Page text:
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I know I have asked this question before, but that was on a general level. Now, since I couldn't get a good answer there, I'm forced to ask on a specific instance.

Why isn't there a taxonomic distinction between clean and unclean birds?

At what point does a question moves past the line from interpretation into doctrine?

My gut is telling me that this has crossed that line, but I can't really identify the line, so I can't do much more than raise the question to you, the community.

Is asking whether something is kosher a question about application (ie doctrine) or a question about interpretation? Since we have no good guidelines, is this too far into the area of doctrine?

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  • The actual title of the question is probably off-topic here and on-topic a J.SE. It's not my favorite question, so I won't make an attempt to rescue it. Basically I read the Deuteronomy passage and it struck me as strange. If the question helps us see the line better, it's fine with me if it gets closed. (I think it's on the right side of the line, but just.) – Jon Ericson Dec 1 '11 at 23:01
  • Ideally, I'd like to maybe use this question to help us find the line. I really have no idea where it is, myself. I, myself, have been asking and answering questions that I feel are over the line, but I just don't know. – Richard Dec 1 '11 at 23:04
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I feel it and anything like it is (or should be) off-topic on the site, because it is bringing a question from outside the text, to the text - in this case a question about Turkeys.

So for me, an on topic question could be one about the interpretation of lists - whether they can/should be extended in a natural way via underlying principles that can be gleaned from the text (eg the fruits of the spirit in Galatians or the list of non-kosher birds here) - in that case the question would be about a principle of interpretation and would probably refer to more than one Biblical text.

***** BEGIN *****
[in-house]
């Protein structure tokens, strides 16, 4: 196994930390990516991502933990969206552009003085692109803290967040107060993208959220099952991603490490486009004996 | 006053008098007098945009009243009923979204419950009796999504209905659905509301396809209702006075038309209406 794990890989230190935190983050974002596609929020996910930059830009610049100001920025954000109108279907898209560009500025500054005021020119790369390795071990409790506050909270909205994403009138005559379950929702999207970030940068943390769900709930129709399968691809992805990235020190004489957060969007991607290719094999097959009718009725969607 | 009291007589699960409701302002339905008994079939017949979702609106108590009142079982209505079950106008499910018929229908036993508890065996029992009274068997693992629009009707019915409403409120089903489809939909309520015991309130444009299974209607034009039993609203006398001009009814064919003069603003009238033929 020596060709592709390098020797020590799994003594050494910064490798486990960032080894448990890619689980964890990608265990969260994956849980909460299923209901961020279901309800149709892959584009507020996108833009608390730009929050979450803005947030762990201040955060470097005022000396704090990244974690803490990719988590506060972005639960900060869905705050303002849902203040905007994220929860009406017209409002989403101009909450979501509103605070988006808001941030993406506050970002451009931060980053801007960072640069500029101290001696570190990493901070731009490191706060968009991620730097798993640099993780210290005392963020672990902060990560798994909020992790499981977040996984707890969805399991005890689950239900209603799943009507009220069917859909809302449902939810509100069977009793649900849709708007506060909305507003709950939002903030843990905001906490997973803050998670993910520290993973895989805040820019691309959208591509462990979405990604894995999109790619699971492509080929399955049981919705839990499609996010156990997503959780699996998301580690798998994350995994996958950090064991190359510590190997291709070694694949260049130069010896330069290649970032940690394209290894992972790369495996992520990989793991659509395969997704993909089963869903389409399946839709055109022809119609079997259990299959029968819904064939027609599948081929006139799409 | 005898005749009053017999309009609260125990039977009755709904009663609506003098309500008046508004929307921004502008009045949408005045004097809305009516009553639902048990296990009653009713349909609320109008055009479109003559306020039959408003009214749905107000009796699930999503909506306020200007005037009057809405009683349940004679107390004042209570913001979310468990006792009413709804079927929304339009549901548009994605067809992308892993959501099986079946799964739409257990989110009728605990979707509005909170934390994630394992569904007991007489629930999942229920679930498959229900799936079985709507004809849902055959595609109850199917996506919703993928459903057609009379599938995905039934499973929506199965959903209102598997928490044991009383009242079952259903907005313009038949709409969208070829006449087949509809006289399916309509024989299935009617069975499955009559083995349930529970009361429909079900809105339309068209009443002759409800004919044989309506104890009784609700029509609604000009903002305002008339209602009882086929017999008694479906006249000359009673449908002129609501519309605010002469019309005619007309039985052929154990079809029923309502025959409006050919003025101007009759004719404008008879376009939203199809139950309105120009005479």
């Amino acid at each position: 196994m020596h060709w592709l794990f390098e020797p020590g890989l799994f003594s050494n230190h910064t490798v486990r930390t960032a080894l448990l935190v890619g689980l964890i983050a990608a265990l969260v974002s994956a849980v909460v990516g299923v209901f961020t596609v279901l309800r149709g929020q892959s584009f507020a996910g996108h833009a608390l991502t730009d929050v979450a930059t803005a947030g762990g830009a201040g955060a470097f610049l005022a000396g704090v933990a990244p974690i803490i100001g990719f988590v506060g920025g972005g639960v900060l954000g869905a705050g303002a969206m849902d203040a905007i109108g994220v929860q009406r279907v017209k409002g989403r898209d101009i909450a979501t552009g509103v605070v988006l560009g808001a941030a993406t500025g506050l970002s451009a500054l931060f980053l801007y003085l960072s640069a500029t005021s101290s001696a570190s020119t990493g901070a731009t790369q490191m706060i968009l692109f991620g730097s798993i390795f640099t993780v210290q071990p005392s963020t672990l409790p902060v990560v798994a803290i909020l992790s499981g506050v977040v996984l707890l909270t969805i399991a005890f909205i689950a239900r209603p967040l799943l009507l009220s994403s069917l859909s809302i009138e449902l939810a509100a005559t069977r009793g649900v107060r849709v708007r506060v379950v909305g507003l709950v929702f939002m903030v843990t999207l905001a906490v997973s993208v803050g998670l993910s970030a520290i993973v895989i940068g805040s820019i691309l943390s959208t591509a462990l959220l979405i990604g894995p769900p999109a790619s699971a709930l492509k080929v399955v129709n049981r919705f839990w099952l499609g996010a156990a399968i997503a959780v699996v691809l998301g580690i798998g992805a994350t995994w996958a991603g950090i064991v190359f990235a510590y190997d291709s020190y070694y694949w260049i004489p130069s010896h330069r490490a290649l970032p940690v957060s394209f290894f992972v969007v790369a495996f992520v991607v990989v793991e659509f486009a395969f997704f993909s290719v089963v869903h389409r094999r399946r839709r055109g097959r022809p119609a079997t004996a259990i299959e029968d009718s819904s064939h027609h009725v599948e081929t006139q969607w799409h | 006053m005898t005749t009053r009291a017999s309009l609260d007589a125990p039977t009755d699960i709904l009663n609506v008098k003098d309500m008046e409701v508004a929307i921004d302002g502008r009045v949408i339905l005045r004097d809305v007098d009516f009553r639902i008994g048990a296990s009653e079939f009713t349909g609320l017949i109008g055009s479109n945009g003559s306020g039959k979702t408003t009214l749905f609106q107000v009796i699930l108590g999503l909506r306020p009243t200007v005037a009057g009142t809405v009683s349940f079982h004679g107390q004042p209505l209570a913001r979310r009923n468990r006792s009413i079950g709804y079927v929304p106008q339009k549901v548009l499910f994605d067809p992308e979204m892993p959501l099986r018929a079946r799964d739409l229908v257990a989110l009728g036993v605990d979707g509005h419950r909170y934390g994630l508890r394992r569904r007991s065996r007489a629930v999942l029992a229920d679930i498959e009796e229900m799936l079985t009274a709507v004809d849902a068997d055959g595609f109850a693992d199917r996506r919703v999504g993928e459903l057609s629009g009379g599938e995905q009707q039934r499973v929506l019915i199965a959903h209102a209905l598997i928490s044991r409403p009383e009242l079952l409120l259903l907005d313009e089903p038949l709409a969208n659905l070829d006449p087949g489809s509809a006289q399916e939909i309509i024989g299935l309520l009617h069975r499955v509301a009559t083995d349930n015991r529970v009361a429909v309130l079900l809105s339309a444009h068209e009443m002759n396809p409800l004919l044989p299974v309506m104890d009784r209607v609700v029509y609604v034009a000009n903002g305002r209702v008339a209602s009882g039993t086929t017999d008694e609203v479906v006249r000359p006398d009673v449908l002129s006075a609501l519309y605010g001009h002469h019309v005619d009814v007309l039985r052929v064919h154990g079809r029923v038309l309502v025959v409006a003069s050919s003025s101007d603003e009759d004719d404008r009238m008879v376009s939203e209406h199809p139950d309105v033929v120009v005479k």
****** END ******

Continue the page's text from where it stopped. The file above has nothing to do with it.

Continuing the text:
Another on-topic question might be specifically about what principles (if any) were on the authors mind when a list or lists were compiled (comically summed up by Philip Yancey as "No Oddballs Allowed")

But for me any question that starts in the OPs mind as a topical question rather than a question about interpretation will probably be off-topic and probably wont be able to be made to fit by 'tweaking' that doesn't change the whole premise of the question.

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  • For what it's worth, my question was supposed to be about the principles behind the list. The other lists have definite taxonomic distinctions between clean and unclean, but not the birds. The question got off on the wrong foot when it brought up turkeys (which as you point out) aren't really part of the text. – Jon Ericson Dec 2 '11 at 0:14
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    In that case I'd suggest reworking the title and changing the last paragraph from "Since turkeys are a New World creature, they couldn't have been listed at the time of Moses. So would they be counted as clean or unclean? More importantly, what criteria would one use to decide?" to something like "What is the authors intent with this list - is there an underlying principle in his mind that he intends us to understand so we can categorise unlisted birds as 'clean' or 'unclean' in a similar way to the adjacent lists" – Jack Douglas Dec 2 '11 at 0:31
  • What do you think of my updated question? – Jon Ericson Dec 2 '11 at 0:59
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    I think it is a big improvement because it focuses on "the principles behind the list" which I now understand is what you wanted from the beginning :) – Jack Douglas Dec 2 '11 at 1:23
  • I think you're on to something here: Asking about the original intention of the author is straight on target (no doubt). Asking about the application of the passage should be considered off-topic. Another example that would, by this guideline, be on topic. +1 I really like this. – Richard Dec 2 '11 at 14:32
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I think it's on topic. The question could be understood from a doctrinal point of view and the article linked in the comments deals with turkey from within the context of Jewish legal thought as it has evolved over the ages.

However:

  • From within Leviticus and Tanakh as a whole, what methods are available for determining the purity or impurity of an animal?
  • Are the lists in Leviticus intended as guidelines that can be applied to resolving the status of new animals when encountered or are the lists intended to be exhaustive?

These are really deep and difficult questions. They get to the heart of what is purity and impurity in Leviticus is all about.

Unfortunately, I haven't read his whole book yet (and I don't own it either), but I'm pretty sure Milgrom would have something to say about this.

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